It is not surprising that we find a prophecy of Jesus in the Old Testament. But what is surprising is how gracious this is. Here is God speaking in grace in the context of the judgment, and I want you to remember that about Christmas. Christmas is God’s grace to people who deserve his judgment. Now what this verse speaks of is enmity. And it speaks of this enmity, or warfare, on three levels–between Satan and the woman, and presumably all human beings; between his offspring and hers; and then, finally, a conflict between the woman’s great descendant Jesus Christ and Satan himself.

Our focus this month is on Christmas, and I want to begin by saying that if the birth of Christ is the center of the Word of God, together with his death and resurrection, then we should expect to find it everywhere throughout the Bible. Now we do find it in Revelation 12, but we also find it as early as Genesis 3. As I say, we should expect to find it throughout the Bible. And yet when we turn to Genesis 3 to find the prophecy of the coming of Jesus Christ there, it is, nevertheless, surprising because this is not a pleasant scene.

At times we must speak words that sound harsh to the one who has to hear them. It is difficult to speak such words. But more often, it is our privilege to speak the words of comfort the Bible contains. We may have to speak of sin. But we can always also speak of God’s grace and forgiveness. We can tell our brother, "If we confess our sins, he is faithful and just and will forgive us our sins and purify us from all unrighteousness" (1 John 1:9). We can assure him that, if he has confessed his sin, God has already forgiven it for Jesus’ sake.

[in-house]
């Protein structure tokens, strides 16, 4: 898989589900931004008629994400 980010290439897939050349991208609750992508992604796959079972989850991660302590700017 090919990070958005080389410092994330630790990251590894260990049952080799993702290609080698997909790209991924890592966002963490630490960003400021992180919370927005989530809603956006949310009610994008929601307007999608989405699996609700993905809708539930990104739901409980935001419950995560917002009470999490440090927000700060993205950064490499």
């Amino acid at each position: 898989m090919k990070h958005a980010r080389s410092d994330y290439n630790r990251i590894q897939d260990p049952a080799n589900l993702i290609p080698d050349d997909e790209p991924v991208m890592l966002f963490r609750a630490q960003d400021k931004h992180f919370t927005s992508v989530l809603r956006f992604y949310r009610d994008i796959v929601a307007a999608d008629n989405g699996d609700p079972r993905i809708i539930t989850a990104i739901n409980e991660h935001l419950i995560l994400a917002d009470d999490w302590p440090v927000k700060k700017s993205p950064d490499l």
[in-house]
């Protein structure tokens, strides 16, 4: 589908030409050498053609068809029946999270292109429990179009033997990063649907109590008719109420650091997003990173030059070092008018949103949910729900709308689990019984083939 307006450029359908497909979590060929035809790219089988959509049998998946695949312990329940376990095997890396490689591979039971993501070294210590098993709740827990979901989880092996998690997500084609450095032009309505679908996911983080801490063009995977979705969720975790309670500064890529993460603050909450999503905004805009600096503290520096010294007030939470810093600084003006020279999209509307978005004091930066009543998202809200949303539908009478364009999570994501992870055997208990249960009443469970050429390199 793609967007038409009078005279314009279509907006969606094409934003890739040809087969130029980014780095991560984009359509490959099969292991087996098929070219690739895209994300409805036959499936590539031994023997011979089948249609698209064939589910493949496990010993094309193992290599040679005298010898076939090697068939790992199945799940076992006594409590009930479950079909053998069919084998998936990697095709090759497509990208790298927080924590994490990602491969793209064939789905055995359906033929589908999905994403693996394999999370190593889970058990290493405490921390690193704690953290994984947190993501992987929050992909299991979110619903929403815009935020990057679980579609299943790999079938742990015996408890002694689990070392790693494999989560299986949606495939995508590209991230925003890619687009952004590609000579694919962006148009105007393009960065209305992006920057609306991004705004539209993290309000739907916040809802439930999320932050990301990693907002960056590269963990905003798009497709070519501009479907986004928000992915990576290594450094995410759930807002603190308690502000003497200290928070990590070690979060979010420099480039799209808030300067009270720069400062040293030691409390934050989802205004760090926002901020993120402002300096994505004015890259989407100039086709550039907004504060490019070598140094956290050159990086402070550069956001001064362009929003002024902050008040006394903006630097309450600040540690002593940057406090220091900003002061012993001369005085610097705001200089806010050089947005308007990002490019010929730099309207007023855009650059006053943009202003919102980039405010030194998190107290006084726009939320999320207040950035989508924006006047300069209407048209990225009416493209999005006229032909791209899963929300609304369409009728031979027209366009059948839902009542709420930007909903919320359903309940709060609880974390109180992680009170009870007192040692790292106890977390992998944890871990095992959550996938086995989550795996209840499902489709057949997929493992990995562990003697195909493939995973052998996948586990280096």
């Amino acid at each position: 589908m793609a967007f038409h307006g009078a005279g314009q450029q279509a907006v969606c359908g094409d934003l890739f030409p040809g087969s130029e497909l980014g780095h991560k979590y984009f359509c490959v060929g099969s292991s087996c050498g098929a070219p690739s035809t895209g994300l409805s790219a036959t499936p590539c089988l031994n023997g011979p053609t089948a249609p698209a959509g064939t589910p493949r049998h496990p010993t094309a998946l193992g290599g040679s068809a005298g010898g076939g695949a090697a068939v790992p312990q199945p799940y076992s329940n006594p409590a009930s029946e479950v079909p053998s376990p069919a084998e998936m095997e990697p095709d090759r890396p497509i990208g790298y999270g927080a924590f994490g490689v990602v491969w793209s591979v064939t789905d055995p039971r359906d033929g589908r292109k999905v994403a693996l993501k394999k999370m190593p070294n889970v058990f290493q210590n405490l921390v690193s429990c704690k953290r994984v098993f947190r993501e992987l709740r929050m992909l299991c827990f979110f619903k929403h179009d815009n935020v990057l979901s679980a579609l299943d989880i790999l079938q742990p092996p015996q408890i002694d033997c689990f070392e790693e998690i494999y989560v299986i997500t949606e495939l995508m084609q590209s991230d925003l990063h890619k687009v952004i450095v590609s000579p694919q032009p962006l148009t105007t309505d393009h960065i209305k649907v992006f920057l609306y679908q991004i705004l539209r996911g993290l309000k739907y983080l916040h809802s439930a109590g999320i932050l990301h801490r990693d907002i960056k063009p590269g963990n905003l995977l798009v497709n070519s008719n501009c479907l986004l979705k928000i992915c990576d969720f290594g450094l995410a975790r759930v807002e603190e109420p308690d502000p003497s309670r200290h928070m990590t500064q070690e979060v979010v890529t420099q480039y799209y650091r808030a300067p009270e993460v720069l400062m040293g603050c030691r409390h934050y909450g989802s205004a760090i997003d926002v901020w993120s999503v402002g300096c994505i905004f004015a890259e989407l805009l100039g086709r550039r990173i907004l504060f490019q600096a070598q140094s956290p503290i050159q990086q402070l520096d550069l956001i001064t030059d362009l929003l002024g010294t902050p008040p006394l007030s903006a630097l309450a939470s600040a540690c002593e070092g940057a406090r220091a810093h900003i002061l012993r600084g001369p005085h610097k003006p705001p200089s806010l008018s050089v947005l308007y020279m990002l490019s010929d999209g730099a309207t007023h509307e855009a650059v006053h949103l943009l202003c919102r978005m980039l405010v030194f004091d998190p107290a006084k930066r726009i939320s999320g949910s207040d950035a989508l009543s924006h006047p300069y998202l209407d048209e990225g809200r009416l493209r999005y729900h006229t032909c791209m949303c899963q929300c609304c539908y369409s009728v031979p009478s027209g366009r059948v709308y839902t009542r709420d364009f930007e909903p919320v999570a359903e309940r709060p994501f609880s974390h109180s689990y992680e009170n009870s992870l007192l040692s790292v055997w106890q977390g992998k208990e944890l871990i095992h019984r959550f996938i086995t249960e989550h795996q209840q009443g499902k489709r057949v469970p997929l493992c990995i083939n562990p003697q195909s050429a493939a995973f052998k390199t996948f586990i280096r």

We must bear one another’s burdens. The Bible is able to express the whole work of Christ for us as bearing our burdens: "Surely he hath borne our griefs, and carried our sorrows" (Isa. 53:4 KJV). So it is not surprising that it can describe the whole of the Christian life as bearing the cross and admonish us to "carry each other’s burdens," saying, "and in this way you will fulfill the law of Christ" (Gal. 6:2).

We must help one another. The desperation people have in needing to talk to someone is not always merely their desire to be heard, although that is important in itself. It is also often the case that they need help, and so their speech is really a cry for assistance. We will find that if we stop to listen to people, their needs will come rushing to the surface and we will have infinitely more to do than wash their feet. There will be people to feed, thirsty ones to whom to give a drink, naked people to clothe, lonely people to visit, sick and dying persons to care for, and so on for a host of other needs and obligations.